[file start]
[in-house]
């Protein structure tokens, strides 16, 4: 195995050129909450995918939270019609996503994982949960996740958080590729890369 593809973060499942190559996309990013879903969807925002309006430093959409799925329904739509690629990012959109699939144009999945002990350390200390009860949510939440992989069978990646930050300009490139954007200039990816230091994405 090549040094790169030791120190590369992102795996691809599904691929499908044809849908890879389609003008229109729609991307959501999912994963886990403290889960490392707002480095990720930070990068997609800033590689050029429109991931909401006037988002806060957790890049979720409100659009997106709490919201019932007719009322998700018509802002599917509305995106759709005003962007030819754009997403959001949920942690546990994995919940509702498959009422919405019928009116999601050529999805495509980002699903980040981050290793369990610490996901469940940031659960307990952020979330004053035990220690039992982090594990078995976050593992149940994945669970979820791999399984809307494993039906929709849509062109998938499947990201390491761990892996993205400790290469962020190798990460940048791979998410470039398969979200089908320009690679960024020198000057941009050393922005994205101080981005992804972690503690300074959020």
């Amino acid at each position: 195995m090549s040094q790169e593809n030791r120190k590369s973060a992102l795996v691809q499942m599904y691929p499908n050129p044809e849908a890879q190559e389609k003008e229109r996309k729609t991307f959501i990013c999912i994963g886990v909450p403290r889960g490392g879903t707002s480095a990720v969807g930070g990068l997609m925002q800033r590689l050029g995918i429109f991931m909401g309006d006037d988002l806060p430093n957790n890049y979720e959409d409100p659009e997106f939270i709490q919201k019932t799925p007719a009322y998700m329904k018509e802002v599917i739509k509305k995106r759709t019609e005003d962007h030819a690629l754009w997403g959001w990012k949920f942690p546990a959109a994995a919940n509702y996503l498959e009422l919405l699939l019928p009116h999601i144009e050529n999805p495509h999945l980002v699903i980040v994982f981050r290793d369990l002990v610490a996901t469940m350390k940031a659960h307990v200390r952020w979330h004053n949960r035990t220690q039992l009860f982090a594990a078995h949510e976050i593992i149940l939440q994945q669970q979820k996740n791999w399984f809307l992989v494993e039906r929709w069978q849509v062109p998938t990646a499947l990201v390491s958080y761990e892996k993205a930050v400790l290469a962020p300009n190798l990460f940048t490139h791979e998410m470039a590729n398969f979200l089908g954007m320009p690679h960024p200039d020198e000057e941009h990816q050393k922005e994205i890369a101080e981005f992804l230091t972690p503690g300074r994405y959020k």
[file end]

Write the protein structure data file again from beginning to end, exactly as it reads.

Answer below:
[in-house]
């Protein structure tokens, strides 16, 4: 195995050129909450995918939270019609996503994982949960996740958080590729890369 593809973060499942190559996309990013879903969807925002309006430093959409799925329904739509690629990012959109699939144009999945002990350390200390009860949510939440992989069978990646930050300009490139954007200039990816230091994405 090549040094790169030791120190590369992102795996691809599904691929499908044809849908890879389609003008229109729609991307959501999912994963886990403290889960490392707002480095990720930070990068997609800033590689050029429109991931909401006037988002806060957790890049979720409100659009997106709490919201019932007719009322998700018509802002599917509305995106759709005003962007030819754009997403959001949920942690546990994995919940509702498959009422919405019928009116999601050529999805495509980002699903980040981050290793369990610490996901469940940031659960307990952020979330004053035990220690039992982090594990078995976050593992149940994945669970979820791999399984809307494993039906929709849509062109998938499947990201390491761990892996993205400790290469962020190798990460940048791979998410470039398969979200089908320009690679960024020198000057941009050393922005994205101080981005992804972690503690300074959020």
């Amino acid at each position: 195995m090549s040094q790169e593809n030791r120190k590369s973060a992102l795996v691809q499942m599904y691929p499908n050129p044809e849908a890879q190559e389609k003008e229109r996309k729609t991307f959501i990013c999912i994963g886990v909450p403290r889960g490392g879903t707002s480095a990720v969807g930070g990068l997609m925002q800033r590689l050029g995918i429109f991931m909401g309006d006037d988002l806060p430093n957790n890049y979720e959409d409100p659009e997106f939270i709490q919201k019932t799925p007719a009322y998700m329904k018509e802002v599917i739509k509305k995106r759709t019609e005003d962007h030819a690629l754009w997403g959001w990012k949920f942690p546990a959109a994995a919940n509702y996503l498959e009422l919405l699939l019928p009116h999601i144009e050529n999805p495509h999945l980002v699903i980040v994982f981050r290793d369990l002990v610490a996901t469940m350390k940031a659960h307990v200390r952020w979330h004053n949960r035990t220690q039992l009860f982090a594990a078995h949510e976050i593992i149940l939440q994945q669970q979820k996740n791999w399984f809307l992989v494993e039906r929709w069978q849509v062109p998938t990646a499947l990201v390491s958080y761990e892996k993205a930050v400790l290469a962020p300009n190798l990460f940048t490139h791979e998410m470039a590729n398969f979200l089908g954007m320009p690679h960024p200039d020198e000057e941009h990816q050393k922005e994205i890369a101080e981005f992804l230091t972690p503690g300074r994405y959020k």